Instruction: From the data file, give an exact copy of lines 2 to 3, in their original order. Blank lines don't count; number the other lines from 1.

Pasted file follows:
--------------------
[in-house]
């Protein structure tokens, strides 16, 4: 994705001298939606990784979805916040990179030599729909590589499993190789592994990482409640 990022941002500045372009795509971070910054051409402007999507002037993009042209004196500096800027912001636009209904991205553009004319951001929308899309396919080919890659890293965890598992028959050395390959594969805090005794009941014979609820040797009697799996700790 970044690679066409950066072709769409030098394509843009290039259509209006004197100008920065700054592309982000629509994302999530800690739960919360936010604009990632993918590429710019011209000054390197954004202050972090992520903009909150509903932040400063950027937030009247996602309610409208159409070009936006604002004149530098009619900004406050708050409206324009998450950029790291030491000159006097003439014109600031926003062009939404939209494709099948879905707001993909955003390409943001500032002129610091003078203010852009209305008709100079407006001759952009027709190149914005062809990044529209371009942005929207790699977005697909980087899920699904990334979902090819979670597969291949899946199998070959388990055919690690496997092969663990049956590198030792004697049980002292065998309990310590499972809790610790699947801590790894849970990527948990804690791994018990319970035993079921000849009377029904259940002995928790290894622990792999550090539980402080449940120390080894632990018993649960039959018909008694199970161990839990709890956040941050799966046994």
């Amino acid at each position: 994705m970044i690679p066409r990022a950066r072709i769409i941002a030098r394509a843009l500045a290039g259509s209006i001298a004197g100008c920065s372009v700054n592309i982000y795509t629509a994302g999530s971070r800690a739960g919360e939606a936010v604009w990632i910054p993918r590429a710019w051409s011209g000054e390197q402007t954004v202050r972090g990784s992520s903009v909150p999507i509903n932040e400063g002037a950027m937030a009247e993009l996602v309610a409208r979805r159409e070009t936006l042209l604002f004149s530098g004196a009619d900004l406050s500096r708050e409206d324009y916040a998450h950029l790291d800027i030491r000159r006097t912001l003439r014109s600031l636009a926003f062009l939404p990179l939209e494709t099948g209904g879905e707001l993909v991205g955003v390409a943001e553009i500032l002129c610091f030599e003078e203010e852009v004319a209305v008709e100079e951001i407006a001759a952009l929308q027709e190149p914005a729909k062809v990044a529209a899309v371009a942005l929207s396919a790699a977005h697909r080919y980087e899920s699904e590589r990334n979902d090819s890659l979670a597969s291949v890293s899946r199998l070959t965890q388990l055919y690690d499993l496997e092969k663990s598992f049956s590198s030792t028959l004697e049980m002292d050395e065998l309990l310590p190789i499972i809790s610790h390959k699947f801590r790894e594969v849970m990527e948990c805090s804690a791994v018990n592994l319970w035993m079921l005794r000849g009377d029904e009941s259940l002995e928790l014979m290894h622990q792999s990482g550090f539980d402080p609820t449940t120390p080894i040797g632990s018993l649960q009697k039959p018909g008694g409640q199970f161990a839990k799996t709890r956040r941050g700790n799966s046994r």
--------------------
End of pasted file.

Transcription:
């Protein structure tokens, strides 16, 4: 994705001298939606990784979805916040990179030599729909590589499993190789592994990482409640 990022941002500045372009795509971070910054051409402007999507002037993009042209004196500096800027912001636009209904991205553009004319951001929308899309396919080919890659890293965890598992028959050395390959594969805090005794009941014979609820040797009697799996700790 970044690679066409950066072709769409030098394509843009290039259509209006004197100008920065700054592309982000629509994302999530800690739960919360936010604009990632993918590429710019011209000054390197954004202050972090992520903009909150509903932040400063950027937030009247996602309610409208159409070009936006604002004149530098009619900004406050708050409206324009998450950029790291030491000159006097003439014109600031926003062009939404939209494709099948879905707001993909955003390409943001500032002129610091003078203010852009209305008709100079407006001759952009027709190149914005062809990044529209371009942005929207790699977005697909980087899920699904990334979902090819979670597969291949899946199998070959388990055919690690496997092969663990049956590198030792004697049980002292065998309990310590499972809790610790699947801590790894849970990527948990804690791994018990319970035993079921000849009377029904259940002995928790290894622990792999550090539980402080449940120390080894632990018993649960039959018909008694199970161990839990709890956040941050799966046994």
């Amino acid at each position: 994705m970044i690679p066409r990022a950066r072709i769409i941002a030098r394509a843009l500045a290039g259509s209006i001298a004197g100008c920065s372009v700054n592309i982000y795509t629509a994302g999530s971070r800690a739960g919360e939606a936010v604009w990632i910054p993918r590429a710019w051409s011209g000054e390197q402007t954004v202050r972090g990784s992520s903009v909150p999507i509903n932040e400063g002037a950027m937030a009247e993009l996602v309610a409208r979805r159409e070009t936006l042209l604002f004149s530098g004196a009619d900004l406050s500096r708050e409206d324009y916040a998450h950029l790291d800027i030491r000159r006097t912001l003439r014109s600031l636009a926003f062009l939404p990179l939209e494709t099948g209904g879905e707001l993909v991205g955003v390409a943001e553009i500032l002129c610091f030599e003078e203010e852009v004319a209305v008709e100079e951001i407006a001759a952009l929308q027709e190149p914005a729909k062809v990044a529209a899309v371009a942005l929207s396919a790699a977005h697909r080919y980087e899920s699904e590589r990334n979902d090819s890659l979670a597969s291949v890293s899946r199998l070959t965890q388990l055919y690690d499993l496997e092969k663990s598992f049956s590198s030792t028959l004697e049980m002292d050395e065998l309990l310590p190789i499972i809790s610790h390959k699947f801590r790894e594969v849970m990527e948990c805090s804690a791994v018990n592994l319970w035993m079921l005794r000849g009377d029904e009941s259940l002995e928790l014979m290894h622990q792999s990482g550090f539980d402080p609820t449940t120390p080894i040797g632990s018993l649960q009697k039959p018909g008694g409640q199970f161990a839990k799996t709890r956040r941050g700790n799966s046994r």